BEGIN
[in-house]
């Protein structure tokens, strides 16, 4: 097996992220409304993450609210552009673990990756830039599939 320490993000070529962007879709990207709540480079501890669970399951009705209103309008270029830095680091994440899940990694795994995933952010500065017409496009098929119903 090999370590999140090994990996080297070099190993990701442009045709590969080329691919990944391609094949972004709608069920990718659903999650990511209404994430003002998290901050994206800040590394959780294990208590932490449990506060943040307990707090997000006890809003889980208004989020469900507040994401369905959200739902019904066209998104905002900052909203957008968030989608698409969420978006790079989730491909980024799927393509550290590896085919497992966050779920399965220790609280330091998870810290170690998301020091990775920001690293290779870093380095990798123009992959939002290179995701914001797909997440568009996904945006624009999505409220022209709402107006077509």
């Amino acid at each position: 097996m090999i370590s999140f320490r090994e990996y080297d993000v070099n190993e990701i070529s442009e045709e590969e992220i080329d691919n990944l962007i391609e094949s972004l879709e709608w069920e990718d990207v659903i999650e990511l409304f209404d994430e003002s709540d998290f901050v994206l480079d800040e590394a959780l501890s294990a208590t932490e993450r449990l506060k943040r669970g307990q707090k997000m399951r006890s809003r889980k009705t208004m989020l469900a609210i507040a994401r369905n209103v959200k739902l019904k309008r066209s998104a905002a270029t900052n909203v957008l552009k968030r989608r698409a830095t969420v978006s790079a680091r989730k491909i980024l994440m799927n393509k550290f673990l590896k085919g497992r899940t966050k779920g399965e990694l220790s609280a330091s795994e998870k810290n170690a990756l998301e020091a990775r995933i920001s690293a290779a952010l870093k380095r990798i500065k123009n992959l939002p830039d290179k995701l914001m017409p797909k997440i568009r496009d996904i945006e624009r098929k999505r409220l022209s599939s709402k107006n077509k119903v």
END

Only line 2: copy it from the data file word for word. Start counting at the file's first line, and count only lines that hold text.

């Protein structure tokens, strides 16, 4: 097996992220409304993450609210552009673990990756830039599939 320490993000070529962007879709990207709540480079501890669970399951009705209103309008270029830095680091994440899940990694795994995933952010500065017409496009098929119903 090999370590999140090994990996080297070099190993990701442009045709590969080329691919990944391609094949972004709608069920990718659903999650990511209404994430003002998290901050994206800040590394959780294990208590932490449990506060943040307990707090997000006890809003889980208004989020469900507040994401369905959200739902019904066209998104905002900052909203957008968030989608698409969420978006790079989730491909980024799927393509550290590896085919497992966050779920399965220790609280330091998870810290170690998301020091990775920001690293290779870093380095990798123009992959939002290179995701914001797909997440568009996904945006624009999505409220022209709402107006077509």